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Question : MY 1993 Toyota Corolla 1.6SEG has clocked 240,000km. The automatic transmission fluid (ATF) has been changed regularly in accordance with the owner's manual, which specifies a Dexron III ATF. Toyota markets a Type-IV fluid but my mechanic recommends using either a generic Dexron Ill or Toyota Type-III ATF. Which should I use?

Answer : THE typical characteristics of an ATF include its ability to flow at low temperatures, resistance to excessive heat and oxidation, provide clutch plate friction at different speeds, anti foaming properties and the prevention of corrosion and deterioration of seals, gaskets and metallic gearbox components.

The biggest difference between the various grades of ATF is the amount of friction it offers. Gearshifts must occur at precisely the correct moment without delay or slippage, and in order to do so, the clutch plates must automatically engage and disengage properly.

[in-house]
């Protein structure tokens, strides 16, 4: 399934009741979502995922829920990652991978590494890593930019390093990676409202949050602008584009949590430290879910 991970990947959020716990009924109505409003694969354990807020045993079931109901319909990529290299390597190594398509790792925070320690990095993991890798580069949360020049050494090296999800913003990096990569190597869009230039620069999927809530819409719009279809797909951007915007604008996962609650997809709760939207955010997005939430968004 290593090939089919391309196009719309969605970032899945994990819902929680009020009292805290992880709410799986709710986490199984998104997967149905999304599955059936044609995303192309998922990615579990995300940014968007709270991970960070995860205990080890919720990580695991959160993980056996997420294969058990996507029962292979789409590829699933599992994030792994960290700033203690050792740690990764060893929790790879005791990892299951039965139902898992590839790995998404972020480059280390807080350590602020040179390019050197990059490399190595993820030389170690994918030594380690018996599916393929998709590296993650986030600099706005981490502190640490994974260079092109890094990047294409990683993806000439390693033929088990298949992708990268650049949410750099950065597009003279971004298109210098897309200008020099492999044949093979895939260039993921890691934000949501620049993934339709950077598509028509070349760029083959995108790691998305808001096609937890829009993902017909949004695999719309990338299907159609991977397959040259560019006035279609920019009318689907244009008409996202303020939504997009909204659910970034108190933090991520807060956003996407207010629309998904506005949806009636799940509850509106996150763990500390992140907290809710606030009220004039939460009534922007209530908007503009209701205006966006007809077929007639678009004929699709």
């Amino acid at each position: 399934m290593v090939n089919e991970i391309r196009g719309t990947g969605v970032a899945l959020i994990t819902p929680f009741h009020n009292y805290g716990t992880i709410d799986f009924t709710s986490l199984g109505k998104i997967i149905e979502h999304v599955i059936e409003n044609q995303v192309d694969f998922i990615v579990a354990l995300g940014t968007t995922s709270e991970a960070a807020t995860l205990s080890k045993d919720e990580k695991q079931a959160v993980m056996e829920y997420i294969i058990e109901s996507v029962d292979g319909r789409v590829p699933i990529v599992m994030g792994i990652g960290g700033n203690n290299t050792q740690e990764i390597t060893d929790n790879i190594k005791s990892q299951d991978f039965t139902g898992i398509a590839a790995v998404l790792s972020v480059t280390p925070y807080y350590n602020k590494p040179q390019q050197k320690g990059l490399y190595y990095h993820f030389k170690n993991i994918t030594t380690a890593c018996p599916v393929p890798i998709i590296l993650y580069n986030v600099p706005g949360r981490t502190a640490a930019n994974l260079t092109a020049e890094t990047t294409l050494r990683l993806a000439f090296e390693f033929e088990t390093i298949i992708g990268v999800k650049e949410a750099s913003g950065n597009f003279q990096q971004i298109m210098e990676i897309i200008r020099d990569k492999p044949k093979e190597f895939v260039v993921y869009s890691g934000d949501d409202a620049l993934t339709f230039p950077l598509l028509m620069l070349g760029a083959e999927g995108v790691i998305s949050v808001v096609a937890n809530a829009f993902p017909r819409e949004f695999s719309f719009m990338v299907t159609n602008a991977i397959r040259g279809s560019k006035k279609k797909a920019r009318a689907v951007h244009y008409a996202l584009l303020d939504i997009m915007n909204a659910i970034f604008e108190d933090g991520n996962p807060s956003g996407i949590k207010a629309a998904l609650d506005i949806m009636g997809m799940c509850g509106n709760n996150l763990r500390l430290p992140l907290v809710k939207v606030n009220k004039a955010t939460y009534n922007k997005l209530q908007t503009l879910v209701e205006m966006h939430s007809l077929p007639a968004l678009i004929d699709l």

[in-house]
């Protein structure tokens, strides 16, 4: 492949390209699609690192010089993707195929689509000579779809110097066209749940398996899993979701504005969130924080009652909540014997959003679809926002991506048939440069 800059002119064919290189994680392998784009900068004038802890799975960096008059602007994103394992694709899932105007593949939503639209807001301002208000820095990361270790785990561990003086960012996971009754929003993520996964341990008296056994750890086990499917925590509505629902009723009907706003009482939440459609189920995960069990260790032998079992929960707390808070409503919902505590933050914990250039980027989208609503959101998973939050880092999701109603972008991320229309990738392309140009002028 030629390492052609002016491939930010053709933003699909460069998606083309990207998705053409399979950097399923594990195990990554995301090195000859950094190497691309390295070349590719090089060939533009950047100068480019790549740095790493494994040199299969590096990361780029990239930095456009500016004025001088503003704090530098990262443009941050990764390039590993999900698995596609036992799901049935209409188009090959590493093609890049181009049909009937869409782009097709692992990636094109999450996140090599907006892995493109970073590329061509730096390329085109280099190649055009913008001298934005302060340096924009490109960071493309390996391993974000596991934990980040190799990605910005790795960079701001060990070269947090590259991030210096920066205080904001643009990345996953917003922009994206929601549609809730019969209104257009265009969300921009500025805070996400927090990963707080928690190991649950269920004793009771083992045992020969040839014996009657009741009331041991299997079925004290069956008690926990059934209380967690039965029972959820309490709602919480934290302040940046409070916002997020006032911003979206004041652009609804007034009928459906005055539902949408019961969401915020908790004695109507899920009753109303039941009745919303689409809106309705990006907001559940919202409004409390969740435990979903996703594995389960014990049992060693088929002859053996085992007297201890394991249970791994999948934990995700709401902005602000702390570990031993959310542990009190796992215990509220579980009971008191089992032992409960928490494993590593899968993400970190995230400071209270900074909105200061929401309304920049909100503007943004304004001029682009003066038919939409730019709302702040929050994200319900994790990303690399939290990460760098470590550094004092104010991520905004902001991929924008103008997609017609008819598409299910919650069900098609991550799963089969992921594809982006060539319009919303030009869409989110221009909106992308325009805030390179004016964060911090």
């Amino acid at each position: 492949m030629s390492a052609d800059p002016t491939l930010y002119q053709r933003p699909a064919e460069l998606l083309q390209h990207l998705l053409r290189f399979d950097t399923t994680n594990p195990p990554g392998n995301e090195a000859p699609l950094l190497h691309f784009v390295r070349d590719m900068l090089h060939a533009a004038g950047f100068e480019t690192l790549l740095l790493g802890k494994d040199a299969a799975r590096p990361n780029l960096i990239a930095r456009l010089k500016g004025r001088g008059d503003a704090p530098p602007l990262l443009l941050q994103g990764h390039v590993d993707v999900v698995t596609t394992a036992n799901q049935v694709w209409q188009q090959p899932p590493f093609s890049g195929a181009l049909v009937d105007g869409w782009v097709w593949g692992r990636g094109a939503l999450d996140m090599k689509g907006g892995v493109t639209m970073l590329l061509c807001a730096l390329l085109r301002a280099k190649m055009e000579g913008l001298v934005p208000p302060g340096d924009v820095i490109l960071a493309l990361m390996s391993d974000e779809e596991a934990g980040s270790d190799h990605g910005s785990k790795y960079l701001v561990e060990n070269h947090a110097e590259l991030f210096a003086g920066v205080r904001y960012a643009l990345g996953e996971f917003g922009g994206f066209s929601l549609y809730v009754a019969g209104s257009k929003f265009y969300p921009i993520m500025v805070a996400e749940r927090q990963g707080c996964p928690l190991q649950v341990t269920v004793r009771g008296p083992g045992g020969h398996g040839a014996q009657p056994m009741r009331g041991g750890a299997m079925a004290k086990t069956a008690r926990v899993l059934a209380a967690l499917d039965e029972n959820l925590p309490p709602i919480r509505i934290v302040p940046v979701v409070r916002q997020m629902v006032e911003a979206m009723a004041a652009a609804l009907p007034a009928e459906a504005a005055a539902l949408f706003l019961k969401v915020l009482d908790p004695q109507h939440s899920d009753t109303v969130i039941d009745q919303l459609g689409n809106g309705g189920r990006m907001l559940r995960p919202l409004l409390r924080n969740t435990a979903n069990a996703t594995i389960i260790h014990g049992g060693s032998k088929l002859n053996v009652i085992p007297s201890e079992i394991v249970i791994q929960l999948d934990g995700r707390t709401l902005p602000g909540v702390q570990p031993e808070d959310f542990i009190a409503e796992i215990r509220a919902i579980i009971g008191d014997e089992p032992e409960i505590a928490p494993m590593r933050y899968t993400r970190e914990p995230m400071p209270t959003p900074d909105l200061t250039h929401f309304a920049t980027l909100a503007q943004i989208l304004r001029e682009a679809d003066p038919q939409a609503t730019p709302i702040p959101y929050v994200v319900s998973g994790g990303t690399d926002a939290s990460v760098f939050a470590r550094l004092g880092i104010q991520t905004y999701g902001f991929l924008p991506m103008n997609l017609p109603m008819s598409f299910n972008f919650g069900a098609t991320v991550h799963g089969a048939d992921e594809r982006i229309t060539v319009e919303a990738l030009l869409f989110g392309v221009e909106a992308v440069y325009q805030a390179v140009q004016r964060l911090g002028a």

The proper engagement and disengagement of these clutch packs very much depends on the level of friction between the clutch plates.

The ATF determines the amount of friction between the clutch plates and hence, the shifting characteristic of your gearbox. If the level of friction is too low, the plates will slip and engagement will be delayed. Conversely, if there is too much friction, the shift will be too harsh or sudden.

Your mechanic is correct in advising you to use Type-III fluid in your vehicle.


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